May 3rd, 2019
The Process of a Maryland District Court Trial: Timeframes, Discovery, and Your Day in Court
Author: Laura C. Llanso
If you are injured in an automobile collision, you should contact an attorney to learn about your options, including filing a lawsuit.
If you do need to go to court in Maryland, there are two trial courts: the District Court and the Circuit Court.
District Court cases are decided by a judge, involve an amount in dispute of $30,000 or less, and usually take less time to get to a trial. Circuit Court cases are decided by a jury, the amount in dispute and the costs to pursue the case are greater, and it usually takes much longer to get to a trial. This article deals with pursuing a claim for personal injuries in the District Court only. This article does not deal with the rules for Small Claims cases in District Court – amount at issue is $5,000 or less – as those rules are different.
In Maryland, you sue the person who caused the collision (“the defendant”). The defendant usually is represented by someone hired by their insurance company to defend them. If you win, the amount awarded, if any is paid by the insurance company up to the amount of the defendant’s insurance coverage.
After a lawsuit is filed, the first step is to deliver a copy of the lawsuit to the defendant. You hire someone or pay the sheriff to give the defendant notice of the lawsuit in any of the ways allowed by the court’s rules. Then, an attorney hired by the insurance company for the defendant, if they have insurance, notifies the court that they are representing the defendant.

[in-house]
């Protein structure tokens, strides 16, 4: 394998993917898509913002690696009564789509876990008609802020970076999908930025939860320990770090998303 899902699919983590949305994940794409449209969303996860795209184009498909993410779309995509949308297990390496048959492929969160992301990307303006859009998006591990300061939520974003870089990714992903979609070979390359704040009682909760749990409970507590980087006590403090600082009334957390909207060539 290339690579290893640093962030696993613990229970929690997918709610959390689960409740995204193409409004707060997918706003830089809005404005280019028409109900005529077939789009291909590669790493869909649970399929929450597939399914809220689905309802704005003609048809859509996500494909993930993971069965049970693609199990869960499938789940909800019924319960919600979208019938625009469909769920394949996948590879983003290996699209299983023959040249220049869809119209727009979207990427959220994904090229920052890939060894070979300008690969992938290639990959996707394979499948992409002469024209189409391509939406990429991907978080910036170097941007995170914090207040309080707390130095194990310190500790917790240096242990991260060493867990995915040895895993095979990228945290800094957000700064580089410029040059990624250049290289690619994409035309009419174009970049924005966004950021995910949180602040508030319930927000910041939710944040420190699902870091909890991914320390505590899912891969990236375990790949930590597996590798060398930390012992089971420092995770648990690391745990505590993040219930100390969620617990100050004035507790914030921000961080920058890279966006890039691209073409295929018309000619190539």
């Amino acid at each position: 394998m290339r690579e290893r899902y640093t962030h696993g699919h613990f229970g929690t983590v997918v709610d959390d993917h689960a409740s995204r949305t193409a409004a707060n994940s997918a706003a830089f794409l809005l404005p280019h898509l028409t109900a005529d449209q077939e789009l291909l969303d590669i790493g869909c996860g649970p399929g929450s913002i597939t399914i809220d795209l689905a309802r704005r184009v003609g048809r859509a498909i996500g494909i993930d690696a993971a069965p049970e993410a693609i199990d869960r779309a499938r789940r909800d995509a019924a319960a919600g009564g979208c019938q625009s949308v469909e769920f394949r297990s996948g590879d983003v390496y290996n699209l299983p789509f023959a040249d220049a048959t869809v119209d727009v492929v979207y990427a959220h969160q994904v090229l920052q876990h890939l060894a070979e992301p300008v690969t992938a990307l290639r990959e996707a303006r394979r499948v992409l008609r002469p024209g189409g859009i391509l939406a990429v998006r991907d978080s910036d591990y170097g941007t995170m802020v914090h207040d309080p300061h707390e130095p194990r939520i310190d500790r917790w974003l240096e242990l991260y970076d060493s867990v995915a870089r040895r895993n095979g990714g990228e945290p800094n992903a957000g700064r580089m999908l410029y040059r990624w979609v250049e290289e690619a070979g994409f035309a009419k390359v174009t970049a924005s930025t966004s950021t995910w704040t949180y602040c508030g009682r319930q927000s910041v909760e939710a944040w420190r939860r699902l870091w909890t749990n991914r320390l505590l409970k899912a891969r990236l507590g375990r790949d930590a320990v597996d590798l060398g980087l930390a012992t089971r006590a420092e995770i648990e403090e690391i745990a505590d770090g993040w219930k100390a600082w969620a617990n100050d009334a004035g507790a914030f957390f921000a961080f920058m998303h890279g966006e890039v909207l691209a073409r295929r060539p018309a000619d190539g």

The next step is “discovery” which usually involves each side exchanging 15 written questions (“interrogatories”) that must be answered “under oath” and truthfully. The court rules determine the time you have for delivering the interrogatories to the other side, and answering them. The interrogatories usually focus on how the collision occurred, what your injuries were, and the extent of your damages.
The court also has rules about notifying the other side if you intend to submit certain evidence at trial regarding medical expenses, medical treatment, and out of pocket expenses for things such as damage to your vehicle, a deductible, towing, etc. There are deadlines set by the court’s rules by when you must notify the other side of your intention to attempt to use these documents at trial.
Finally, you will have your trial date. You will meet with your attorney before the trial to prepare. If you need an interpreter, the court will provide one for you upon request. Your attorney will ask you questions about the collision and about your injuries. The defendant’s attorney will also be allowed to ask you questions. The judge will consider the evidence that has been presented and will decide whether you have proved that the other person was the sole cause of the collision, and if the collision caused your damages. The judge decides what, if any, amount will be awarded.
In District Court, a judge can award anywhere from $0 up to the amount that you sued for. A District Court judge’s decision cannot be appealed just because you think you should have received more money.
Make sure to speak to an attorney if you are injured in a collision and want more information about the court process.